10. Considering sacrifices and gifts to be the best, these deluded ones know no higher ideal. Therefore, having enjoyed their reward in the wide stretched realms of the heaven called Naka, they come back to this world or to some lower one.—19.

Madhva’s commentary called the Bhāṣya:

Those who believe in Viṣṇu as somewhat higher than all other Devas take their re-birth on this earth. Those who believe Viṣṇu to be equal to other Devas or inferior to them, enter into Darkness—the plane lower than the earth, as says an authority:—“The worshipper who considers Viṣṇu to be higher than all other Devas in lordliness only, as a king is higher than all men (in lordliness only, and may not be so in wisdom, etc.) reach the world of men. But those who consider him as equal or inferior to other Devas, go to the world of Tamas.” So also in the Gitā (IX. 20—24)

“The knowers of the three, the Soma-drinkers, the purified from sin, worshipping Me with sacrifice, pray of Me the way to heaven; they, ascending to the holy world of the Ruler of the Shining Ones, eat in heaven the divine feasts of the Shining Ones.—(20).

“They, having enjoyed the spacious heaven-world, their holiness withered, come back to this world of death. Following the virtues enjoyed by the three, desiring desires, they obtain the transitory.—(21).

“To those men who worship Me alone thinking of no other, to those ever harmonious, I bring full security.—(22).

Even the devotees of other Shining Ones, who worship full of faith, they also worship Me, 0 son of Kunti, though contrary to the ancient rule.”—(23).

“I am indeed the enjoyer of all sacrifices and also the Lord, but they know Me not in Essence, and hence they fall.—(24).

The traividyas or the knowers of the three vedas are those who sacrifice without knowledge.

Mantra 1.2.11.

11. But those who practise meditation and contemplation, in a retired place, tranquil, wise and living on alms, reach through the help of the sun, being free from raj as, that Immortal Person whose essence is unchanging.—20.

Mantra 1.2.12.

12. Let a seeker of Brahman, after he has examined (and thoroughly mastered the forces of) the worlds, that are

reached by the occult) works, acquire freedom from desire for them. For the uncreate world of Brahman, cannot be gained through the created worlds. Therefore to know this, let him approach with folded hands, the Guru, who is inspired and dwells constantly in the eternal.—21.

Mantra 1.2.13.

13. Then Aṅgiras taught the truth to Śaunaka; to him who had penetrated to his presence, whose mental body (chitta) was in perfect calm, and who had thought-control (śama). To him the wise Aṅgiras fully explained, in all its essence, that Divine Wisdom, by which one knows the True, the Imperishable Person.—22.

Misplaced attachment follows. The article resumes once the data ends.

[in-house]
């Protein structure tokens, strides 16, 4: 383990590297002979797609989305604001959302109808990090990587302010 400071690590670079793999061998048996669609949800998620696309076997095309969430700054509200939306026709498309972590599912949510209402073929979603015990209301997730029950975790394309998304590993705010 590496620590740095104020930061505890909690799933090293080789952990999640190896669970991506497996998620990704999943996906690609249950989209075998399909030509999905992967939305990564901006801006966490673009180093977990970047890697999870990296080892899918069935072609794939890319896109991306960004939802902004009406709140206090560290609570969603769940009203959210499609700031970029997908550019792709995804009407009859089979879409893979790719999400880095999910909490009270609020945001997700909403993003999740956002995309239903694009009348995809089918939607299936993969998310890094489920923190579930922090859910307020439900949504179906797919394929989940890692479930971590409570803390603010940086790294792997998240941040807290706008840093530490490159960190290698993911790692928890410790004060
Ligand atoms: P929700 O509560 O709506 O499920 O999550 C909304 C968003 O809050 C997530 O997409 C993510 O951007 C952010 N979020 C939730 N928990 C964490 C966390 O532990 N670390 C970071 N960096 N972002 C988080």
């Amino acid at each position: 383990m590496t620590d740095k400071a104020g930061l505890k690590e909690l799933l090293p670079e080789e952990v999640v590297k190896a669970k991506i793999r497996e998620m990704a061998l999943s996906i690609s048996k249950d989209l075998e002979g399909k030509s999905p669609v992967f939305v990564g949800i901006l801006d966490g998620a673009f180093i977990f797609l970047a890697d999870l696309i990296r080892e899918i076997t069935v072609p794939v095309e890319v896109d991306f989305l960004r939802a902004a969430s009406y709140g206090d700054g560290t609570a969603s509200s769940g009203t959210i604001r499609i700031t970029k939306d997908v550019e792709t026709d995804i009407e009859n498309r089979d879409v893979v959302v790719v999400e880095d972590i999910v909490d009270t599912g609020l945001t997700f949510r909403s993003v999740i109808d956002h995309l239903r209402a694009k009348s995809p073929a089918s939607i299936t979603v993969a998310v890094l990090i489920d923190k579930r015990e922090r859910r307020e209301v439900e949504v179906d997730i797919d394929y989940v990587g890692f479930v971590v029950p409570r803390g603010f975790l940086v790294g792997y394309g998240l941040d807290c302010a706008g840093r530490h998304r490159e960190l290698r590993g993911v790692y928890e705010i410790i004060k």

Note.—What are the authorities from which we can learn the rules about the performance of Karmas, the rewards of such performance, etc.? “The eighteen sources of Vidyās,” is the answer, namely, the four Vedas—Ṛk, Yajuṣ Sāman and Atharvan, the six Vedāṅgas, Phonetics, Liturgy, Grammar, Lexicon, Prosody and Astronomy, Logic, Exegetics, the Law books, the Purāṇas, Medicine, Music, Archery and Political Economy. When one has learnt all that these can teach, what else must he learn which will harmonise all these, which will make all this knowledge fruitful? The knowledge of the Imperishable, the Akṣara the Parā Vidyā, the science of sciences is the keystone of all Vidyās. When acts are done with the motive of pleasing the Lord, then the Karmas which were lower before, become higher; but when not performed with this motive they are “frail boats.” Therefore the injunction satya “kāmāḥ karmāṇi ācaratha”—“perform all acts desiring to please Him who is called the True.” When we act thus we go to Heaven.

In the Krita age all acts were performed with this single motive—satya kāmāḥ—the desire of pleasing the True, the Lord. In the next age, the Tretā, the motive became diverse: the true Bhāgavatas still retained the highest motive—desire to please the Lord. The second class the Ritualistic worshippers called Traividyas, had the motive to attain Heaven; but even they at the end of all their acts uttered the formula “We offer the fruit of all our works to the Bhagavat.” The third class, the haters of the Lord, omitted even the utterance of this formula: and performed all acts with the simple motive of self gratification. But those who desire in all their acts to please the Lord alone—who are Satya Kāmas—sedulously perform in every age (whether it be Tretā, Dvāpara or Kali) the dharmas of the Krita age—with the object of pleasing the Lord alone. Therefore the Śruti saws “O Satya Kamas (in the plural) perform ceaselessly good works with the highest motive; for work thus done is the only way to the abode of the Lord—this is the only way for you to obtain the knowledge of God. But if you perform acts like the Traividyas or like the haters of the Lord, then your place is either in this world or to some lower plane.” Thus threefold is the reward of Karma, according to the motive. With the highest motive—the Satya Kāma, the desire to please the Lord—the Karmin goes to the abode of the Lord, i.e., gets fitted to obtain the knowledge of God. When performed like the Traividyas with the desire of Heaven, the Karmin goes to Heaven after death, but is born again on this earth when the fruit of Karma is exhausted. The third class—the haters of the Lord, also go to the subtler plane after death, but their re-birth is in some lower plane.